feed people affected by crop losses and a particularly bitter winter. It is unclear how this will be financed. UNICEF hadearlier reported that, having sought US$10m for its work in NorthKorea in 2010, it received only US$ 2m. Undaunted, it has launched a US$20m appeal to fund work in five provinces with the worst malnutrition rates, targeting 165,000 pregnant or breast-feeding women and 400,000 young children as the most vulnerable.The WFP seeks to provide 297,000 tonnes of grain plus 137,000 tonnes of fortified foods. This follows a month-long Rapid Food Security Assessment Mission conducted in February-March 2011 by the same agencies, together with the UN Food and Agriculture Organisation (FAO). The report, which was published in March, warned of the high risk of a food crisis. The state ration system, which provides barely more than one-half the average daily calorific requirement, is due to run out of food in May. In the lean season (May-July) over 6m people, or one-quarter of the population, may need food assistance.
The mission declared that in 2010/11 (November-October)
production of staple foods is likely to reach 4.3m tonnes–some
232,000 tonnes below the estimate made by an earlier mission in
late 2010, owing to the severity of the winter. It noted that the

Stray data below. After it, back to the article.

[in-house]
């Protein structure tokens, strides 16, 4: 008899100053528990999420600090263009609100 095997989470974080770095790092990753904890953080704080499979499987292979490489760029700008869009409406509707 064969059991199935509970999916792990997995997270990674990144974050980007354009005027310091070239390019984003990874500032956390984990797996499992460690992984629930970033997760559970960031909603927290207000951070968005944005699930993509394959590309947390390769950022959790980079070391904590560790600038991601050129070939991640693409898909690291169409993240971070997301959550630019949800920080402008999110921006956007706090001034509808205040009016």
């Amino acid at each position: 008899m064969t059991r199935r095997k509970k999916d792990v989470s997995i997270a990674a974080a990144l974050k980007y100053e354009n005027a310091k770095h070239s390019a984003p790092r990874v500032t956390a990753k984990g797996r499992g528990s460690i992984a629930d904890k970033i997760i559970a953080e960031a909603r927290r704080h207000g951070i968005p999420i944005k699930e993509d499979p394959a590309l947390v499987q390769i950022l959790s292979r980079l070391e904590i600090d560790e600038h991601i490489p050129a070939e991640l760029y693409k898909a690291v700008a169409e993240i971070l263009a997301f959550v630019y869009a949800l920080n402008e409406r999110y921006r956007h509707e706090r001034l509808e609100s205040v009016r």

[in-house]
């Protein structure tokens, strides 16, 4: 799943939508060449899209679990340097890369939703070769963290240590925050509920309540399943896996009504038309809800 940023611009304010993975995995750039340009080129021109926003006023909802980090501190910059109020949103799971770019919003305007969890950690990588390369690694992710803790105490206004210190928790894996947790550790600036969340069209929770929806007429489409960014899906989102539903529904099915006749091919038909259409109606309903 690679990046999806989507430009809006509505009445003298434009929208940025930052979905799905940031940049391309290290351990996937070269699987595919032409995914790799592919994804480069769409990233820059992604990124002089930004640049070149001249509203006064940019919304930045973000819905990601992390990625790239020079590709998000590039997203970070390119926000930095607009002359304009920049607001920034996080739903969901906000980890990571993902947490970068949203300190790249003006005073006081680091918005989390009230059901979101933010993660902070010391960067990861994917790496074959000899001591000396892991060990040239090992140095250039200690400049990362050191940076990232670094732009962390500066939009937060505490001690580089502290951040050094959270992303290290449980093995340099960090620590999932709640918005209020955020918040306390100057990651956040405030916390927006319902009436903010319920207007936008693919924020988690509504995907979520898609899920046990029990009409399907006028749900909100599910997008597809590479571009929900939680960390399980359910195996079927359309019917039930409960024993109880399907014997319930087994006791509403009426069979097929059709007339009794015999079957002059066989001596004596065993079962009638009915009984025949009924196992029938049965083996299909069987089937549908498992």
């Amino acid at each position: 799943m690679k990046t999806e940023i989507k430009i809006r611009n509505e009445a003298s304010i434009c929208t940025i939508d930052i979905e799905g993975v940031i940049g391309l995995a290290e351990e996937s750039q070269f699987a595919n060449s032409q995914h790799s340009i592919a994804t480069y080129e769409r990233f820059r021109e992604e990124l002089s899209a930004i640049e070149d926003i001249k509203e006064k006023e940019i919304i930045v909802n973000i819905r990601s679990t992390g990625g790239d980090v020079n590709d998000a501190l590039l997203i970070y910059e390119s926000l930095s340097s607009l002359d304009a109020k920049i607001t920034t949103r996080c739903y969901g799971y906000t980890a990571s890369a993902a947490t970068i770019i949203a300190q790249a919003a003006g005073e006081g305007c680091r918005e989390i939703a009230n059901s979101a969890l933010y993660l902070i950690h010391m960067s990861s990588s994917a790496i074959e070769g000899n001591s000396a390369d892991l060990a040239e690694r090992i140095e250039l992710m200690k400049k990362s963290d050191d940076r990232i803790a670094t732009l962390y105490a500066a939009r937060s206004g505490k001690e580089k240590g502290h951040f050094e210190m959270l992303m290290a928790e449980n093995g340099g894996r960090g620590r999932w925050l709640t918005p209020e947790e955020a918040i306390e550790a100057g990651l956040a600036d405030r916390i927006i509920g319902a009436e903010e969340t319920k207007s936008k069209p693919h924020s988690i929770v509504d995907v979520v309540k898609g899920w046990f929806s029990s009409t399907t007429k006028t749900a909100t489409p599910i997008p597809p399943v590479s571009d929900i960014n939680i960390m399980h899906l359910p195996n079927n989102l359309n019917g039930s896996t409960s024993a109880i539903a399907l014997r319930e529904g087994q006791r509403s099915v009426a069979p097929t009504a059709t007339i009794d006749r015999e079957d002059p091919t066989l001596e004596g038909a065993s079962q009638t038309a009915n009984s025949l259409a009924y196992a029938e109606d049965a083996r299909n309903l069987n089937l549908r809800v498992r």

amount of potato seed in winter storage that has been damaged is
higher than normal, and 2011 spring production will likely be 60%
of the planned level. Meanwhile, production of pickled vegetables
(kimchi) was affected by the heavy rains in August-September
2010. The mission concluded that North Korea would need to import
1.1m tonnes of cereal, but that officials plan to import only
200,000 tonnes at present.
Others are sceptical, for reasons that–despite official
denials–are hard to separate from the wider political stalemate
on the peninsula. The US is said to be mulling over assistance,
despite North Korea’s nuclear obstinacy. The main obstacle is
South Korea, whose hardline government summarily scrapped food
aid in 2008, even before the Northern attacks in 2010. The South
professes to doubt how bad the North’s situation really is,
claiming variously that it holds large grain stockpiles in case
of war, or wants to build up supplies so as to celebrate the
centenary of its founder Kim Il-sung next year with a show of
generosity by his son.
The FAO’s concerns are animal as well as human. On March 24th,
after a joint mission to North Korea with the World Organisation
for Animal Health (OIE), it said that vaccines and other
materials worth US$1m were urgently needed to help to combat
foot-and-mouth disease, which has struck eight out of 13
provinces. This is a modest sum compared with the disaster in
South Korea–a likely source of the North’s epidemic–where since
November 3.5m cattle and pigs have been culled, with losses of
US$2.6bn. Although the worst is now thought to be over, both
Koreas were still reporting fresh outbreaks in April.
The FAO added that North Korea’s veterinary services need
modernising, especially biosecurity measures and improving
laboratory infrastructure and capacity. It tallied the country’s